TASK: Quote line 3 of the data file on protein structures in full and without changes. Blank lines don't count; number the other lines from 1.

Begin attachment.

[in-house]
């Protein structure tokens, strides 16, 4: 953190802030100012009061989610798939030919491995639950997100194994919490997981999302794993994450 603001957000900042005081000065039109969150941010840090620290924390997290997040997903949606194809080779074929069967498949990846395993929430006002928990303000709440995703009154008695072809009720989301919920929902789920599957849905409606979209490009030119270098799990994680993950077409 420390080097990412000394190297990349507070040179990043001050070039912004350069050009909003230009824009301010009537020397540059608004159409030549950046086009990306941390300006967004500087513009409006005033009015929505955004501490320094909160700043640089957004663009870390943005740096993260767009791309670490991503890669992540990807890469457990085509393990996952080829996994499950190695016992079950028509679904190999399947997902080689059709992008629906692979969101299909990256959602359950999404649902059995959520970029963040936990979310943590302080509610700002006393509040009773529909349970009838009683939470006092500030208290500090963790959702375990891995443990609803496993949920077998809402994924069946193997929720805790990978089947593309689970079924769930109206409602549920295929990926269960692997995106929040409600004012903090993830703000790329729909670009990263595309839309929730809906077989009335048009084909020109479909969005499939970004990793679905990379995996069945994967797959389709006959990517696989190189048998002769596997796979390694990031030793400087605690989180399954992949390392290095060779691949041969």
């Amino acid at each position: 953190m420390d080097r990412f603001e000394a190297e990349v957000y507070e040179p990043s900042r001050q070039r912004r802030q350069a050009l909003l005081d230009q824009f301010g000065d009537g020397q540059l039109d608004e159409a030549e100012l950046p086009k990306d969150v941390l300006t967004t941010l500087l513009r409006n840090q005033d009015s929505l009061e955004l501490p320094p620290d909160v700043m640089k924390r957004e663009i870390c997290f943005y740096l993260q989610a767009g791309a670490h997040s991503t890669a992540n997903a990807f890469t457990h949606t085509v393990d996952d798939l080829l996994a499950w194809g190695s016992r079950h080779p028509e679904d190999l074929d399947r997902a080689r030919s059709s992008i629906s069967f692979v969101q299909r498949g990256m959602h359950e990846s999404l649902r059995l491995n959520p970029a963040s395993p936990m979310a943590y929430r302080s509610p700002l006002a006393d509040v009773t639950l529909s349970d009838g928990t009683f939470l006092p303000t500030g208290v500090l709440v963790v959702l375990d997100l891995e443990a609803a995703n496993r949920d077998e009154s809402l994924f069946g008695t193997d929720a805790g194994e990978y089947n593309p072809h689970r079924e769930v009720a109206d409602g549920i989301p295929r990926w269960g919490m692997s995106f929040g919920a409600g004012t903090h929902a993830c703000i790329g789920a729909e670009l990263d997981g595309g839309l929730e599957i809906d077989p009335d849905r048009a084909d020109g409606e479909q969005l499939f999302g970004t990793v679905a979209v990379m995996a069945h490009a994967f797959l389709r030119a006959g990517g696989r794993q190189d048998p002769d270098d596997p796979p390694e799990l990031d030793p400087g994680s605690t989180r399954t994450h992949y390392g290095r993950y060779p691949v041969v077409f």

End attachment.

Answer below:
């Amino acid at each position: 953190m420390d080097r990412f603001e000394a190297e990349v957000y507070e040179p990043s900042r001050q070039r912004r802030q350069a050009l909003l005081d230009q824009f301010g000065d009537g020397q540059l039109d608004e159409a030549e100012l950046p086009k990306d969150v941390l300006t967004t941010l500087l513009r409006n840090q005033d009015s929505l009061e955004l501490p320094p620290d909160v700043m640089k924390r957004e663009i870390c997290f943005y740096l993260q989610a767009g791309a670490h997040s991503t890669a992540n997903a990807f890469t457990h949606t085509v393990d996952d798939l080829l996994a499950w194809g190695s016992r079950h080779p028509e679904d190999l074929d399947r997902a080689r030919s059709s992008i629906s069967f692979v969101q299909r498949g990256m959602h359950e990846s999404l649902r059995l491995n959520p970029a963040s395993p936990m979310a943590y929430r302080s509610p700002l006002a006393d509040v009773t639950l529909s349970d009838g928990t009683f939470l006092p303000t500030g208290v500090l709440v963790v959702l375990d997100l891995e443990a609803a995703n496993r949920d077998e009154s809402l994924f069946g008695t193997d929720a805790g194994e990978y089947n593309p072809h689970r079924e769930v009720a109206d409602g549920i989301p295929r990926w269960g919490m692997s995106f929040g919920a409600g004012t903090h929902a993830c703000i790329g789920a729909e670009l990263d997981g595309g839309l929730e599957i809906d077989p009335d849905r048009a084909d020109g409606e479909q969005l499939f999302g970004t990793v679905a979209v990379m995996a069945h490009a994967f797959l389709r030119a006959g990517g696989r794993q190189d048998p002769d270098d596997p796979p390694e799990l990031d030793p400087g994680s605690t989180r399954t994450h992949y390392g290095r993950y060779p691949v041969v077409f």